Opulent Poverty

I’ve been processing my thoughts from yesterday for sometime now. Romania has a rich history which I am truly not skilled enough to speak to. I do know this, what I saw yesterday is simply nauseating.

As we rode into downtown Bucharest Tuesday morning we passed a building which was simply too big to miss. A
bit of information from my travel companion and world traveler Jim Jackson and I knew this to be Ceaucescu’s private home. Well, that was his plan. Across the street, his wife’s office and personal house. Just in front, his guest house – for two nights – our hotel.

The People’s Palace, as it is known today, is the second largest building in the world. Second only to the Pentagon and just ahead of the great pyramids, this building screams opulence and narcissism. Before heading to a scheduled tour, we took time to watch a few short YouTube clips of Ceaucescu’s famous last speech. As I watched, I recalled seeing this my freshman year of college. Yet, while I had witnessed the events before, I realized really just how insulated i have been from what really happened. Maybe it was college naïveté, maybe it was the fact that communism was mysterious and distant to this then 18 year old. As we watched from the hotel lounge, I was quickly taken back to December, 1989. This famous speech given from a balcony in the center of Bucharest is eerily easy to access today. Our driver pointed it out to us on one of our drives through the city. Seeing the balcony as we rode past, my mind was taken back to the dark, heavy wool coats, stereotypical fur lined top hats and the aggressive, assertive voice of a dictator trying to regain the respect of his people as he shouted for them to be quiet.

We took time next to watch the trial of Nicholae and his wife Elizabeth. I remembered these images as well. A military trial held mostly for show. Upon the hearing of the verdict, the Ceaucescu’s were promptly taken outside and shot by firing squad. This I had heard of, but had not seen. Why you might ask did this happen? What, in a modern world would lead to the execution of the leader of a country AND his wife? This is where the limited depth of my knowledge may show, so I will give the simple version. In the early 60’s Nicholae visited North Korea. He was so impressed with the dictator’s application of Communism, that he became determined to apply the model to Romania.

Over the coming years, Ceaucescu would literally take everything from his people. In the early 1980’s he set his mind to build “The People’s Palace,” starting first by tearing down the homes of countless Romanians at the site of the new building. The shell of this grand albatross would be completed by military compulsion using the finest of stone and Marble from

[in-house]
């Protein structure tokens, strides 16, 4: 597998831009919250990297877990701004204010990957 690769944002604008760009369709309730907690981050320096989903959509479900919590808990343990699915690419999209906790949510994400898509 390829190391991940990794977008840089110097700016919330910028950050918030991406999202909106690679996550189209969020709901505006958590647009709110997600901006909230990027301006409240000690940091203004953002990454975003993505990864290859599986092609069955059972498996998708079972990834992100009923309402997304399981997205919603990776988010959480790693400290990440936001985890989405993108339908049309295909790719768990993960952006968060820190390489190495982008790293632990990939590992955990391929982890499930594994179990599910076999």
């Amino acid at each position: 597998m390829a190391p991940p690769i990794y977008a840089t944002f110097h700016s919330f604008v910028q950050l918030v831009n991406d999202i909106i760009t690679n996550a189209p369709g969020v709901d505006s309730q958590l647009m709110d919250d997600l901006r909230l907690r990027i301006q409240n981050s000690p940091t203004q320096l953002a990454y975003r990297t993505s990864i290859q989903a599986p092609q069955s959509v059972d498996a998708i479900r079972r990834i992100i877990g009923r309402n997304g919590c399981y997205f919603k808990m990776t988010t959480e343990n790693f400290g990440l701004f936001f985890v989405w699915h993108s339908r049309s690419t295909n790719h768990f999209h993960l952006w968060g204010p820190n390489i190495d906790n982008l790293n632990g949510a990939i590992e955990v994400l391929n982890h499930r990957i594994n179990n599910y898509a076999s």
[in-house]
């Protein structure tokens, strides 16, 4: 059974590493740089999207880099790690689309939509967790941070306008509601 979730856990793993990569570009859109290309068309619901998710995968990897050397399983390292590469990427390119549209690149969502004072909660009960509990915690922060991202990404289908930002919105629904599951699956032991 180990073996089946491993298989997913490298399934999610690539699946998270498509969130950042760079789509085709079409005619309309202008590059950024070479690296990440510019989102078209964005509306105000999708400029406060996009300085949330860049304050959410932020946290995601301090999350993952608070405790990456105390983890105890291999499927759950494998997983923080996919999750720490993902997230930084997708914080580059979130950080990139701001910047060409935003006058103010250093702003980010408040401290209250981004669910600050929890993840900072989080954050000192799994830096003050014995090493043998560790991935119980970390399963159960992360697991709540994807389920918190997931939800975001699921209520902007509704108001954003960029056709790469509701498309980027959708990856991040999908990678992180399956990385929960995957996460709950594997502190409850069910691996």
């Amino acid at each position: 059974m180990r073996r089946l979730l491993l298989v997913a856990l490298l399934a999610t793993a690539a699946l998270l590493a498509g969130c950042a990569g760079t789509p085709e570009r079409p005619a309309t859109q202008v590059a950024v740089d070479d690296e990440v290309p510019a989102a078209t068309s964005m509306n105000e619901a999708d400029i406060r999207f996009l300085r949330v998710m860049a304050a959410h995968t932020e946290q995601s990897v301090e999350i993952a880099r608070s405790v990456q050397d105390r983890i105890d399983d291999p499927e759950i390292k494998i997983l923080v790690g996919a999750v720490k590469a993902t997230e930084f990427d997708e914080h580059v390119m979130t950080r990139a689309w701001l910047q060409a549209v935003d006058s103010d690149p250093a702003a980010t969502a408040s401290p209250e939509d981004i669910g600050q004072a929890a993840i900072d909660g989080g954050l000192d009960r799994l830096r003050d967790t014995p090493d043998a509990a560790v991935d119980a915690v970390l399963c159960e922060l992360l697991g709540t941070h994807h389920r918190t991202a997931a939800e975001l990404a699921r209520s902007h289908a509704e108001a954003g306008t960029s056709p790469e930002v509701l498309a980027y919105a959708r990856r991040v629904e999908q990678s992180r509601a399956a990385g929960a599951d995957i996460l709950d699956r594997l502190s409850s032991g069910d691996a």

every corner of Romania. He robbed the wealth of Romania while literally starving his people to death. By 1989, civil unrest had become so great against the dictator that he and the communist parliament held what would be Ceaucescu’s final public appearance and final speech as dictator of Romania.

After the execution and coming revolution, the building would be completed as a symbol of pride. It now houses all of the People’s Parliament of Romania. Even still, it is a great symbol of the atrocity and oppression which loomed over this nation just 23 years ago. When I asked our driver if he had ever visited, he assured us he would never set foot in the palace because of the disgrace it is to his family.

I am still trying to get my mind around the mindset it would take to embark on an endeavor like this. There is even a room within the palace which would have been the private chamber for the dictator. No windows in the room and it was intentionally designed to create massive echoes. This way he might always hear supporters cheering him on, even in his private office. The applause of 50 becomes 1000.

When I think of the sheer poverty found just outside of Bucharest I’m personally sickened that one man wielded such power for so many years. The extreme opulence of his “dream house” screams of an opulent poverty which I have never before witnessed. Quite the contrast.

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